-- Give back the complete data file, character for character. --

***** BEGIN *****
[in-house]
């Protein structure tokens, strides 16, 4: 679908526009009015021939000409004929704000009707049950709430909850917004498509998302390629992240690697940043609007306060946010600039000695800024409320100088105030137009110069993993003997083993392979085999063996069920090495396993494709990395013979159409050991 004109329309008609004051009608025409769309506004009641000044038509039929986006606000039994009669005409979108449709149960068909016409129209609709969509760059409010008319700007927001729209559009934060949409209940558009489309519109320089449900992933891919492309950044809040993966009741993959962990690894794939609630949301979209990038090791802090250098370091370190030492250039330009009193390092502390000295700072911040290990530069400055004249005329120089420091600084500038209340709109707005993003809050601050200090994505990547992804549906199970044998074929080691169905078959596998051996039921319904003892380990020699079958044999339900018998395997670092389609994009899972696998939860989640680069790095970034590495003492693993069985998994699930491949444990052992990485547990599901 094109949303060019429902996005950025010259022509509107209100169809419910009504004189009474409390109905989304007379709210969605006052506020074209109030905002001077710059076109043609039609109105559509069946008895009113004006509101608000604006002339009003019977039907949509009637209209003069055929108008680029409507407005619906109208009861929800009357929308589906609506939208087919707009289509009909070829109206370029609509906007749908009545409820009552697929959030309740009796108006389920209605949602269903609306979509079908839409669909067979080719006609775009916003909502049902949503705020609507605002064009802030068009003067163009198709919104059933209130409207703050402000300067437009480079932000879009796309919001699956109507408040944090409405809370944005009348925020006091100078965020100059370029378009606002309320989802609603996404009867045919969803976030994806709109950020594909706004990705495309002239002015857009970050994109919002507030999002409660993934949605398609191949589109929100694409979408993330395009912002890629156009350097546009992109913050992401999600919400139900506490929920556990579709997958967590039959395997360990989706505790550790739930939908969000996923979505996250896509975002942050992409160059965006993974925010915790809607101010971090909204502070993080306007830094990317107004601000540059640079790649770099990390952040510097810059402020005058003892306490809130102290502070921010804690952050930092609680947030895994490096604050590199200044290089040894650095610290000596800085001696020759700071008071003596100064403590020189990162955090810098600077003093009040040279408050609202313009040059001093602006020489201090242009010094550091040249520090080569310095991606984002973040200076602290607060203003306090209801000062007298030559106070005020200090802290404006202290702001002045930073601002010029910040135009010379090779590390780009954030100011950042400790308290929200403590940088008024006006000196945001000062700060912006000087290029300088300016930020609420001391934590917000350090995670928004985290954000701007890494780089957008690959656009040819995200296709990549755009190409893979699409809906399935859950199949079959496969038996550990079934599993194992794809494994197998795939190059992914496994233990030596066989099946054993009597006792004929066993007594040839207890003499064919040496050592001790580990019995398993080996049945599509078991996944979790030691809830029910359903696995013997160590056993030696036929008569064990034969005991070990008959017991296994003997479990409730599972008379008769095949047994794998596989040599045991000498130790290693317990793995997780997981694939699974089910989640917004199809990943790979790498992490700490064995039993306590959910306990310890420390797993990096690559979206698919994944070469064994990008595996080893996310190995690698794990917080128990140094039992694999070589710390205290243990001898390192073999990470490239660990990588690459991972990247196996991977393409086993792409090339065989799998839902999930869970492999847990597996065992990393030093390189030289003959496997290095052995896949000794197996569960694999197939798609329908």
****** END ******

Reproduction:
[in-house]
């Protein structure tokens, strides 16, 4: 679908526009009015021939000409004929704000009707049950709430909850917004498509998302390629992240690697940043609007306060946010600039000695800024409320100088105030137009110069993993003997083993392979085999063996069920090495396993494709990395013979159409050991 004109329309008609004051009608025409769309506004009641000044038509039929986006606000039994009669005409979108449709149960068909016409129209609709969509760059409010008319700007927001729209559009934060949409209940558009489309519109320089449900992933891919492309950044809040993966009741993959962990690894794939609630949301979209990038090791802090250098370091370190030492250039330009009193390092502390000295700072911040290990530069400055004249005329120089420091600084500038209340709109707005993003809050601050200090994505990547992804549906199970044998074929080691169905078959596998051996039921319904003892380990020699079958044999339900018998395997670092389609994009899972696998939860989640680069790095970034590495003492693993069985998994699930491949444990052992990485547990599901 094109949303060019429902996005950025010259022509509107209100169809419910009504004189009474409390109905989304007379709210969605006052506020074209109030905002001077710059076109043609039609109105559509069946008895009113004006509101608000604006002339009003019977039907949509009637209209003069055929108008680029409507407005619906109208009861929800009357929308589906609506939208087919707009289509009909070829109206370029609509906007749908009545409820009552697929959030309740009796108006389920209605949602269903609306979509079908839409669909067979080719006609775009916003909502049902949503705020609507605002064009802030068009003067163009198709919104059933209130409207703050402000300067437009480079932000879009796309919001699956109507408040944090409405809370944005009348925020006091100078965020100059370029378009606002309320989802609603996404009867045919969803976030994806709109950020594909706004990705495309002239002015857009970050994109919002507030999002409660993934949605398609191949589109929100694409979408993330395009912002890629156009350097546009992109913050992401999600919400139900506490929920556990579709997958967590039959395997360990989706505790550790739930939908969000996923979505996250896509975002942050992409160059965006993974925010915790809607101010971090909204502070993080306007830094990317107004601000540059640079790649770099990390952040510097810059402020005058003892306490809130102290502070921010804690952050930092609680947030895994490096604050590199200044290089040894650095610290000596800085001696020759700071008071003596100064403590020189990162955090810098600077003093009040040279408050609202313009040059001093602006020489201090242009010094550091040249520090080569310095991606984002973040200076602290607060203003306090209801000062007298030559106070005020200090802290404006202290702001002045930073601002010029910040135009010379090779590390780009954030100011950042400790308290929200403590940088008024006006000196945001000062700060912006000087290029300088300016930020609420001391934590917000350090995670928004985290954000701007890494780089957008690959656009040819995200296709990549755009190409893979699409809906399935859950199949079959496969038996550990079934599993194992794809494994197998795939190059992914496994233990030596066989099946054993009597006792004929066993007594040839207890003499064919040496050592001790580990019995398993080996049945599509078991996944979790030691809830029910359903696995013997160590056993030696036929008569064990034969005991070990008959017991296994003997479990409730599972008379008769095949047994794998596989040599045991000498130790290693317990793995997780997981694939699974089910989640917004199809990943790979790498992490700490064995039993306590959910306990310890420390797993990096690559979206698919994944070469064994990008595996080893996310190995690698794990917080128990140094039992694999070589710390205290243990001898390192073999990470490239660990990588690459991972990247196996991977393409086993792409090339065989799998839902999930869970492999847990597996065992990393030093390189030289003959496997290095052995896949000794197996569960694999197939798609329908």